Last edit by JMP on Feb 16, '03
  3. by   Sally_ICURN
    Originally posted by kmchugh
    Shoot, I'd even like to see you answer the simplest question I asked: At what level of taxation of my salary do I have the right to say "hey, I want to keep some of what I make for my own and my family's welfare."?
    The simple answers:

    orginally posted by feistynurse
    http://www.pnhp.org/nhibill/nhi_execsumm.html

    With over 42 million uninsured Americans, and another 40 million who are under insured, the time has come to change our inefficient and costly fragmented health care system. The USNHI program would reduce overall annual health care spending by over $50 billion in the first year. In addition, because it implements effective methods of cost-control, health spending is contained over time, ensuring affordable health care to future generations.

    In its first year, single-payer will save over $150 billion on paperwork and $50 billion by using rational bulk purchasing of medications. These savings are more than enough to cover all the uninsured, improve coverage for everyone else, including medication coverage and long-term care.

    Employers who currently provide coverage for their employees pay an average of 8.5% of payroll towards health coverage, while many employers can't afford to provide coverage at all. Under this Act, all employers will pay a modest 3.3% payroll tax per employee, while eliminating their payments towards private health plans. The average cost to an employer for an employee earning $35,000 per year will be reduced to $1,155, less than $100 per month.

    The United States Congress will establish annual funding outlays for the USNHI Program through an annual entitlement. The USNHI program will operate under the auspices of the Dept of Health & Human Services, and be administered in the former Medicare offices. All current expenditures for public health insurance programs such as S-CHIP, Medicaid, and Medicare will be placed into the USNHI program.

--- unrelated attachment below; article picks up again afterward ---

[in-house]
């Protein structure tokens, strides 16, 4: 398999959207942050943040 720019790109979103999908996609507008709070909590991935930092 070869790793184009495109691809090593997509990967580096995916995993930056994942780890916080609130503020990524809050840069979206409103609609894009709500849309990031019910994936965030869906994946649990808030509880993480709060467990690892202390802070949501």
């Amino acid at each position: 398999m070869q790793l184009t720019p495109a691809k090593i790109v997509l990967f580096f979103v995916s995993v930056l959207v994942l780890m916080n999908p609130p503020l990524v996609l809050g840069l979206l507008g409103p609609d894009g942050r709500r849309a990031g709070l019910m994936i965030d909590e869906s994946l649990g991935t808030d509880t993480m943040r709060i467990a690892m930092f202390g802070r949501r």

AGAIN:

    http://www.coveringtheuninsured.org

    There are 41.2 uninsured people in the US. 10 million are kids.

    The uninsured represent 14 percent of the population.

    Eight out of 10 uninsured Americans are from working families.

    9.2 million uninsured people have family incomes at or below the federal poverty level.
    13.8 million have incomes under $25,000.
    12.7 million have incomes between $25,000 and $49,999.
    6.4 million have incomes between $50,000 and $74,999.
    5.5 million have incomes that are at least $75,000.

    The United States comes in 6th behind Norway, Australia, Canada, Sweden, and Belgium AND we spend more per capita on healthcare...how can this be? Answer: For-profit healthcare systems AND governmental system that DO NOT work.

    orginally posted by maureeno
    www.familiesusa.org

    Annual MEDIAN Executive income Exclusive of Stock Options over $11,000,000. MEDIAN value of unexcercised stock options $42,000,000.

    Drug companies receive special tax credits for research and experimentation bringing their effective tax rate down from 35% to 17%.
    Not to mention the millions in salaries and stock to for-profit CEO's, et al. and the tax breaks they get at the expense of human suffering. We've heard story after story of suffering due to HMO delays and denials right here on this very message board--it's just a small sampling of what's happening in this country. Is it right that these companies get to pick and choose who they cover and what they cover and when they cover it? Is it right that WE end up paying for it anyway as these companies continue to pull in the profits? NO!